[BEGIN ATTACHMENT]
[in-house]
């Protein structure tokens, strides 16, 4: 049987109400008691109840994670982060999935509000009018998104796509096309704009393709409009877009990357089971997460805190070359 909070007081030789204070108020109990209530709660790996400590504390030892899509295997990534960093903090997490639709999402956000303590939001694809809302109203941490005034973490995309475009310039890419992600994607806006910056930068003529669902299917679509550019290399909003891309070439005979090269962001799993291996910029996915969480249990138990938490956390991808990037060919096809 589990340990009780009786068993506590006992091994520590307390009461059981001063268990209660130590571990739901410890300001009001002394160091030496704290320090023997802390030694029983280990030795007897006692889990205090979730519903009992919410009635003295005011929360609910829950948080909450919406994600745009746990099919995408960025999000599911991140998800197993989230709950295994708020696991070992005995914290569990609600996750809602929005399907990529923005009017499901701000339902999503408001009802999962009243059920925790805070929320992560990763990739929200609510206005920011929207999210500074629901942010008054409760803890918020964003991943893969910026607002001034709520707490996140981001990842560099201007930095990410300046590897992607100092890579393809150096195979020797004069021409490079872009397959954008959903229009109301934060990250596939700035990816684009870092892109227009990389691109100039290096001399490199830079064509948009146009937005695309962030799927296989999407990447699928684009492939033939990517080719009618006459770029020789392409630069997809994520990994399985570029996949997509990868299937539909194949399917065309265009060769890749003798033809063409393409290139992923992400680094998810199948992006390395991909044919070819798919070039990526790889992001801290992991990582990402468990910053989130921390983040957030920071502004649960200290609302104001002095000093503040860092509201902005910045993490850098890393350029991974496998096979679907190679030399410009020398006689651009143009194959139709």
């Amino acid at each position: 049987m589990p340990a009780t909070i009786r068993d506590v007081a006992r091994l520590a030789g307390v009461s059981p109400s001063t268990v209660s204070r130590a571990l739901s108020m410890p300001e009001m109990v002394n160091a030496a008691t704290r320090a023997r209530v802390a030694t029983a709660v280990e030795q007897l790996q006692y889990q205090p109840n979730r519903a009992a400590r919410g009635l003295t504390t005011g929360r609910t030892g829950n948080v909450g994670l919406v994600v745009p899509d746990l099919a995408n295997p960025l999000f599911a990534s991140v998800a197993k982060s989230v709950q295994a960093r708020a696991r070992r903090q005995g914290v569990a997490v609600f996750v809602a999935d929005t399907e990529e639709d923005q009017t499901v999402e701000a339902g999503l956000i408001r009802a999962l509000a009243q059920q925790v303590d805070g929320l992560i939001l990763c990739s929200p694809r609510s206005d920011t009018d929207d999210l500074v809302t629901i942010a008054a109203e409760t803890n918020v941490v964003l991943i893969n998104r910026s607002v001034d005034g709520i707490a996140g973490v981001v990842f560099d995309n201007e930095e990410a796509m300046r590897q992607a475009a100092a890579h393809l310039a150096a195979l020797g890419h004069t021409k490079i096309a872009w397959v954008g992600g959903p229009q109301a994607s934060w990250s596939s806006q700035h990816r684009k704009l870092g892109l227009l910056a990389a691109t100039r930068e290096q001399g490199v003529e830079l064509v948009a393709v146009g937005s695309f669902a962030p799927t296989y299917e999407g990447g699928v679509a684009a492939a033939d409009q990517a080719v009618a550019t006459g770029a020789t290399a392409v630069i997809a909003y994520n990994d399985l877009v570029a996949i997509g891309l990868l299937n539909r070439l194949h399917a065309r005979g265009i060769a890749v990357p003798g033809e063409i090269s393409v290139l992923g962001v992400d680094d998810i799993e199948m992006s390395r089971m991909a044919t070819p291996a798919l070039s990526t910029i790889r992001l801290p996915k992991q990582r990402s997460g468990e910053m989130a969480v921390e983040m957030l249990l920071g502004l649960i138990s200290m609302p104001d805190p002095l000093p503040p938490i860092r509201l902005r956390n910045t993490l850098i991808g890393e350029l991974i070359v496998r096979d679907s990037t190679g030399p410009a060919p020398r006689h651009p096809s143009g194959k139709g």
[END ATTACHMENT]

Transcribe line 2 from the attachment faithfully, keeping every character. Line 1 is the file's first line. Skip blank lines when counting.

């Protein structure tokens, strides 16, 4: 049987109400008691109840994670982060999935509000009018998104796509096309704009393709409009877009990357089971997460805190070359 909070007081030789204070108020109990209530709660790996400590504390030892899509295997990534960093903090997490639709999402956000303590939001694809809302109203941490005034973490995309475009310039890419992600994607806006910056930068003529669902299917679509550019290399909003891309070439005979090269962001799993291996910029996915969480249990138990938490956390991808990037060919096809 589990340990009780009786068993506590006992091994520590307390009461059981001063268990209660130590571990739901410890300001009001002394160091030496704290320090023997802390030694029983280990030795007897006692889990205090979730519903009992919410009635003295005011929360609910829950948080909450919406994600745009746990099919995408960025999000599911991140998800197993989230709950295994708020696991070992005995914290569990609600996750809602929005399907990529923005009017499901701000339902999503408001009802999962009243059920925790805070929320992560990763990739929200609510206005920011929207999210500074629901942010008054409760803890918020964003991943893969910026607002001034709520707490996140981001990842560099201007930095990410300046590897992607100092890579393809150096195979020797004069021409490079872009397959954008959903229009109301934060990250596939700035990816684009870092892109227009990389691109100039290096001399490199830079064509948009146009937005695309962030799927296989999407990447699928684009492939033939990517080719009618006459770029020789392409630069997809994520990994399985570029996949997509990868299937539909194949399917065309265009060769890749003798033809063409393409290139992923992400680094998810199948992006390395991909044919070819798919070039990526790889992001801290992991990582990402468990910053989130921390983040957030920071502004649960200290609302104001002095000093503040860092509201902005910045993490850098890393350029991974496998096979679907190679030399410009020398006689651009143009194959139709």